The union, Utility Workers Union of America Local 1-2, was "perusing" the utility's "best offer," said union spokesman Joe Flaherty.
"There's myriad possibilities," Flaherty said.
The union had said its 9,000 members might walk off the job at midnight if negotiations didn't result in a better contract offer.
Most of the workers maintain the utility's gas, electric and steam delivery systems.
Con Edison spokesman Michael Clendenin, who confirmed negotiations were continuing, has declined to characterize the tenor of the talks. He has said the giant utility remained hopeful a deal would be reached. A strike wouldn't disrupt service, he said.
Clendenin said Con Edison managers about half of whom rose through the utility's ranks would respond to any emergencies if workers struck. Con Edison has nearly 14,000 employees in all.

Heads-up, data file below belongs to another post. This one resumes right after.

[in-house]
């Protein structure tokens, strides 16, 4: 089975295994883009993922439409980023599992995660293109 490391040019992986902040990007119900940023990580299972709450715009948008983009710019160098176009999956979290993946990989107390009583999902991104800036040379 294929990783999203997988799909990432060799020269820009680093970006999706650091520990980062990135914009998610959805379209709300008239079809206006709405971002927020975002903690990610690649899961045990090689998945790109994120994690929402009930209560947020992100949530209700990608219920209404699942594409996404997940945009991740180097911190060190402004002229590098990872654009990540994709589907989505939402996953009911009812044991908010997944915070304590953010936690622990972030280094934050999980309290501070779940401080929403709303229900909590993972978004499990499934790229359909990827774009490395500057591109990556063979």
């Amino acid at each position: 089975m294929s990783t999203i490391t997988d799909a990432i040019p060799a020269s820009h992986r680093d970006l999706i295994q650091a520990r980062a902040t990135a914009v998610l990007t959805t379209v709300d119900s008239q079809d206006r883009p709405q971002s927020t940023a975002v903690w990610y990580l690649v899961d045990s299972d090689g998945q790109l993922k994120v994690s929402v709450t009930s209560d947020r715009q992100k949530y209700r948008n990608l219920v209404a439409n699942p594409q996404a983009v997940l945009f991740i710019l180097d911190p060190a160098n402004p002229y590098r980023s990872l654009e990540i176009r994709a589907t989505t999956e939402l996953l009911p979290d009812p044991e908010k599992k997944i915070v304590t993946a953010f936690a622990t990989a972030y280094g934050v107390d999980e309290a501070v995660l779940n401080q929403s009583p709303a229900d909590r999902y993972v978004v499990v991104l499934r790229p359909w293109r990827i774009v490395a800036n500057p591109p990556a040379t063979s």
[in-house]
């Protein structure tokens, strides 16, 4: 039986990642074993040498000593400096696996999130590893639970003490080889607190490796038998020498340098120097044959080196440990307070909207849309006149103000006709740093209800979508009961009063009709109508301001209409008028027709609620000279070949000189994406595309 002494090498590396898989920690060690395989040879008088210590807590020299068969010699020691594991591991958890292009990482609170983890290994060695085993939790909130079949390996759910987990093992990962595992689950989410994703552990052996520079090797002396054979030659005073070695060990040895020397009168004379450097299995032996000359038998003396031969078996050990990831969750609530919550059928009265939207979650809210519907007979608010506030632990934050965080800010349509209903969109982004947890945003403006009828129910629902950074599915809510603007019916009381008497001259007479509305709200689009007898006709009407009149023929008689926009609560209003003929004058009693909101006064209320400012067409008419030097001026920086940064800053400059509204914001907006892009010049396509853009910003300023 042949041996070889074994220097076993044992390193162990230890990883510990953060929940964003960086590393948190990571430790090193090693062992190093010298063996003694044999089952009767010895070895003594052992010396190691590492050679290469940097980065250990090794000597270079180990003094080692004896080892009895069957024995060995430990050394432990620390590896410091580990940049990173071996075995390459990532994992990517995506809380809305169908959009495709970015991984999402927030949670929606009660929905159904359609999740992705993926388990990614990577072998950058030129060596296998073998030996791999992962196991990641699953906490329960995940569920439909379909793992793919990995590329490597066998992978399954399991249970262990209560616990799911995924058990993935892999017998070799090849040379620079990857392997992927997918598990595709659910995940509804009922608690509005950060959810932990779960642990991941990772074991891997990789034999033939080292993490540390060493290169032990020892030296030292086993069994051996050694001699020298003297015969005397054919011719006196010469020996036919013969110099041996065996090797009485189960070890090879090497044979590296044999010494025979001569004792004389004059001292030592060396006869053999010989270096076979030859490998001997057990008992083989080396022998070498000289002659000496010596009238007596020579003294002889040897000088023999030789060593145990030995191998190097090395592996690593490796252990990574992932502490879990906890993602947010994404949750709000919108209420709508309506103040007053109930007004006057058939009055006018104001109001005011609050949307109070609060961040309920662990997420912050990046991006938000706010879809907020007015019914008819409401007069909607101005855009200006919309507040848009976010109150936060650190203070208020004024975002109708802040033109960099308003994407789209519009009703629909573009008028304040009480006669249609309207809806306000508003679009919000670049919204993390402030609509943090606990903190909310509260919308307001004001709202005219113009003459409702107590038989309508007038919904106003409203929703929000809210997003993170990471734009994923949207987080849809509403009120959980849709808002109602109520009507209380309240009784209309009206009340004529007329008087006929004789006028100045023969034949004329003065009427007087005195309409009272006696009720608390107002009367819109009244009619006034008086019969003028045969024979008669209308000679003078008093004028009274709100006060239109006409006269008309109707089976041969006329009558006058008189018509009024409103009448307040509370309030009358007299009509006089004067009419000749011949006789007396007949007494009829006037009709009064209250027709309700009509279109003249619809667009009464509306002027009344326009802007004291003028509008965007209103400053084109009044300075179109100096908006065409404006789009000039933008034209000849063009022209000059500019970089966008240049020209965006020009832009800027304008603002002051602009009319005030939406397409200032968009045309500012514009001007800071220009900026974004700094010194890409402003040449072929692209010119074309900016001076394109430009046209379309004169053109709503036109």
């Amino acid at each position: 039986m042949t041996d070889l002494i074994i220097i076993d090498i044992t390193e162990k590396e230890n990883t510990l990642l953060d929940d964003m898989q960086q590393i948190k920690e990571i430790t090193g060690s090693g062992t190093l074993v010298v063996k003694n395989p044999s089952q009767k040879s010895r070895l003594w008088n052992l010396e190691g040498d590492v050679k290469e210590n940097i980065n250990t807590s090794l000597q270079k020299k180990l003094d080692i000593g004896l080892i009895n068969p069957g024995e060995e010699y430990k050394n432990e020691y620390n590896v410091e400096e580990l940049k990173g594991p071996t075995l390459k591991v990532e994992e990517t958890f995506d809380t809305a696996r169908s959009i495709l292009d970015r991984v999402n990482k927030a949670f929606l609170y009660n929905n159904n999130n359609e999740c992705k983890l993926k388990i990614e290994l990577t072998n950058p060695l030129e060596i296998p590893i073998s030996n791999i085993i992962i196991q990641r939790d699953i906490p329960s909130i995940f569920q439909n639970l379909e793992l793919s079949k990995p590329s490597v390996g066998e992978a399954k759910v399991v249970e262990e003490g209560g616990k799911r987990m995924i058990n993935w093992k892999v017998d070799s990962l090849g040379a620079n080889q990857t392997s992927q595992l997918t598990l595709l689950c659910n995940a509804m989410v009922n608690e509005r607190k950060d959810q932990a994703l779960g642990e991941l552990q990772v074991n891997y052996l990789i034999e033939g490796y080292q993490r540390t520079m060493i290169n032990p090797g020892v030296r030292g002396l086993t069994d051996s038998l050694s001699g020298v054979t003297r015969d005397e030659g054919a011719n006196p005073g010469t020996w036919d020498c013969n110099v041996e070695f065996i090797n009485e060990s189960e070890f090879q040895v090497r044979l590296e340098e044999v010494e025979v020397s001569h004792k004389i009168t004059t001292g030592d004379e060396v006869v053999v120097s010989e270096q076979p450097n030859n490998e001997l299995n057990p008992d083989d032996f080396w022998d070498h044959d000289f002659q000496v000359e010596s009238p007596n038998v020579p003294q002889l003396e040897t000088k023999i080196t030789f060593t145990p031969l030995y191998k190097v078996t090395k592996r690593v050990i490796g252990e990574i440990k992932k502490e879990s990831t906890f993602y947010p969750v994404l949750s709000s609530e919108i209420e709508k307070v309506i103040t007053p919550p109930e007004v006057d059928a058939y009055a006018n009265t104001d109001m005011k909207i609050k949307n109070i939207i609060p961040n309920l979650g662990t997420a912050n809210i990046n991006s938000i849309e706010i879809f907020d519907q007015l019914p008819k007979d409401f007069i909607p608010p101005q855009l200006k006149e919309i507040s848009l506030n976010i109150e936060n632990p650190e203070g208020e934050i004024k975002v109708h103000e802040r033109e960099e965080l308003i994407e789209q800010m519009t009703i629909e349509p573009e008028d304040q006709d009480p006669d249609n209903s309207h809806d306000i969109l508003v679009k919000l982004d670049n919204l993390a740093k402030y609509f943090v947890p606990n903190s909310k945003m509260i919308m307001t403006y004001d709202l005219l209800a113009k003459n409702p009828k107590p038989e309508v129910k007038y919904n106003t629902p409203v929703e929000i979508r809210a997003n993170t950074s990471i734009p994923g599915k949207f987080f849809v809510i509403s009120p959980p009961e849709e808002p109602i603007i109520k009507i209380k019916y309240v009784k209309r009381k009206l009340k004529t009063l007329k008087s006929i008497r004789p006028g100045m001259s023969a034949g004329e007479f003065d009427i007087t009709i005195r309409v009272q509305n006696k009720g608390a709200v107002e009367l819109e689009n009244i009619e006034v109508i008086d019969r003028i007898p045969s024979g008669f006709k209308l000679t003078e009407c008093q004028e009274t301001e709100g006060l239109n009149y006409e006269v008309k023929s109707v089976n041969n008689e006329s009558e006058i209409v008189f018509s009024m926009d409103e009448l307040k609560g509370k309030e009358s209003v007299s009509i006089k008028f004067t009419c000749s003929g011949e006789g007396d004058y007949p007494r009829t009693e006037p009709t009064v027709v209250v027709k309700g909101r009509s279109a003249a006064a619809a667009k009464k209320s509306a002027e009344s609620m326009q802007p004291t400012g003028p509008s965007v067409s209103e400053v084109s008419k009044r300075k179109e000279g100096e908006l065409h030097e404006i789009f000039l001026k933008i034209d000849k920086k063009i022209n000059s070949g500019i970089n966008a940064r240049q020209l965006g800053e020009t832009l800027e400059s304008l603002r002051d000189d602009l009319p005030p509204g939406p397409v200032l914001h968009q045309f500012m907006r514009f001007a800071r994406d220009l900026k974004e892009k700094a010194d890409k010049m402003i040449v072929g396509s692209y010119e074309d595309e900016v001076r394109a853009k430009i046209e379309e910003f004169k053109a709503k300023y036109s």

Non-emergency repairs and meter reading could be delayed, Clendenin said.
"We are hopeful that we'll get an agreed-upon contract," he said. "But we're preparing for anything."
The negotiations were taking place at a hotel in East Rutherford, N.J. Flaherty said the two sides remained at odds the previous evening over issues including wages, health care costs and pensions.
"They haven't put anything reasonable on the table yet," Flaherty said. He said the union hoped to avoid a strike, but "it really, really doesn't look good."
The union's membership has authorized a strike if a deal isn't reached, but Flaherty said a walkout would not be automatic if the midnight deadline comes without a deal. Union leaders could decide to keep talking or to bring the utility's last offer to members for a vote, among other possibilities.
Con Edison provides electricity in most of New York City and Westchester County and supplies natural gas service in much of the same area. The utility also operates a massive steam system that heats and cools thousands of buildings.
Negotiations between the union and the utility have gone down to the last minute several times before. The last time it led to a strike was in 1983.